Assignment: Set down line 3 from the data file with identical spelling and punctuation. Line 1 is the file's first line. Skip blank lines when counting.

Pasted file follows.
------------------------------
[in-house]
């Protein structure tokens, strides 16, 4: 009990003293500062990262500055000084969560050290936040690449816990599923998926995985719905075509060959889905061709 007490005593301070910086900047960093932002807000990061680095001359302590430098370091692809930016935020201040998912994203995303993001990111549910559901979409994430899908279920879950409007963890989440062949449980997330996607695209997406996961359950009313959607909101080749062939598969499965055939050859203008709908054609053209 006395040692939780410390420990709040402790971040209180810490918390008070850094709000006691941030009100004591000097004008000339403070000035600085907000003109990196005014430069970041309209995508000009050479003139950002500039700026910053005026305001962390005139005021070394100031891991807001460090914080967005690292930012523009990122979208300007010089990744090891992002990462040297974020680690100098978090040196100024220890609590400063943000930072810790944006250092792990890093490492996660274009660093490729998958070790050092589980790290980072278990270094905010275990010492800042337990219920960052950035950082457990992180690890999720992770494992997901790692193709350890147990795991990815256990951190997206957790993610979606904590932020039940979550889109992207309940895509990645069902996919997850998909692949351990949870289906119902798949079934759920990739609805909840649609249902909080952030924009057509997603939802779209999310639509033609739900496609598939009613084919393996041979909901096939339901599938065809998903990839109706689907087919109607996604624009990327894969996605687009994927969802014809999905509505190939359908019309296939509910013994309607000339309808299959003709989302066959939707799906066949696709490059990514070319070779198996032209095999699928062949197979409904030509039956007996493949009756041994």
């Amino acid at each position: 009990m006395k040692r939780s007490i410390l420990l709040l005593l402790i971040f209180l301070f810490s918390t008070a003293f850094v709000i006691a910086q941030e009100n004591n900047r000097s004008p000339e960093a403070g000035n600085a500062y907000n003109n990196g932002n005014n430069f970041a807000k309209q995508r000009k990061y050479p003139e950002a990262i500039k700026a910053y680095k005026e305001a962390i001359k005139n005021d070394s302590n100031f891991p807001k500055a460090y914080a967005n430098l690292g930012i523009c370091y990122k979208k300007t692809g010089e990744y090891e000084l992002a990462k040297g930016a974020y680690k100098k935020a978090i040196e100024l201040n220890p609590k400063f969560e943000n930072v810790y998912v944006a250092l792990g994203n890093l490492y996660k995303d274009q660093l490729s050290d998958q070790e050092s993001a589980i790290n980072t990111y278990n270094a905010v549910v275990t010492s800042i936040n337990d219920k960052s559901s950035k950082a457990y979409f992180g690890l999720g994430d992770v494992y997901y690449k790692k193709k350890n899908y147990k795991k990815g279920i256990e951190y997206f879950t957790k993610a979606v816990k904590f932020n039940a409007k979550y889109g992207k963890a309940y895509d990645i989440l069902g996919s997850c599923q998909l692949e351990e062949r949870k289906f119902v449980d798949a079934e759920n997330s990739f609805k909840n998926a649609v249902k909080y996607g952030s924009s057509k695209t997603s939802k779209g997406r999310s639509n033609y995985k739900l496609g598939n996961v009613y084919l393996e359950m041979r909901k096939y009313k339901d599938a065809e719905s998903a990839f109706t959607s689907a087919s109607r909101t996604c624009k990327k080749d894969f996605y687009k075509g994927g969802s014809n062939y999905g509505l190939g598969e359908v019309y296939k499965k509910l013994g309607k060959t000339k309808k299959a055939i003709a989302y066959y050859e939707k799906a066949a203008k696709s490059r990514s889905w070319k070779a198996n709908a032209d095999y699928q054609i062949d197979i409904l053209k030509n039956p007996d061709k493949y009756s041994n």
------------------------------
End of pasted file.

């Amino acid at each position: 009990m006395k040692r939780s007490i410390l420990l709040l005593l402790i971040f209180l301070f810490s918390t008070a003293f850094v709000i006691a910086q941030e009100n004591n900047r000097s004008p000339e960093a403070g000035n600085a500062y907000n003109n990196g932002n005014n430069f970041a807000k309209q995508r000009k990061y050479p003139e950002a990262i500039k700026a910053y680095k005026e305001a962390i001359k005139n005021d070394s302590n100031f891991p807001k500055a460090y914080a967005n430098l690292g930012i523009c370091y990122k979208k300007t692809g010089e990744y090891e000084l992002a990462k040297g930016a974020y680690k100098k935020a978090i040196e100024l201040n220890p609590k400063f969560e943000n930072v810790y998912v944006a250092l792990g994203n890093l490492y996660k995303d274009q660093l490729s050290d998958q070790e050092s993001a589980i790290n980072t990111y278990n270094a905010v549910v275990t010492s800042i936040n337990d219920k960052s559901s950035k950082a457990y979409f992180g690890l999720g994430d992770v494992y997901y690449k790692k193709k350890n899908y147990k795991k990815g279920i256990e951190y997206f879950t957790k993610a979606v816990k904590f932020n039940a409007k979550y889109g992207k963890a309940y895509d990645i989440l069902g996919s997850c599923q998909l692949e351990e062949r949870k289906f119902v449980d798949a079934e759920n997330s990739f609805k909840n998926a649609v249902k909080y996607g952030s924009s057509k695209t997603s939802k779209g997406r999310s639509n033609y995985k739900l496609g598939n996961v009613y084919l393996e359950m041979r909901k096939y009313k339901d599938a065809e719905s998903a990839f109706t959607s689907a087919s109607r909101t996604c624009k990327k080749d894969f996605y687009k075509g994927g969802s014809n062939y999905g509505l190939g598969e359908v019309y296939k499965k509910l013994g309607k060959t000339k309808k299959a055939i003709a989302y066959y050859e939707k799906a066949a203008k696709s490059r990514s889905w070319k070779a198996n709908a032209d095999y699928q054609i062949d197979i409904l053209k030509n039956p007996d061709k493949y009756s041994n």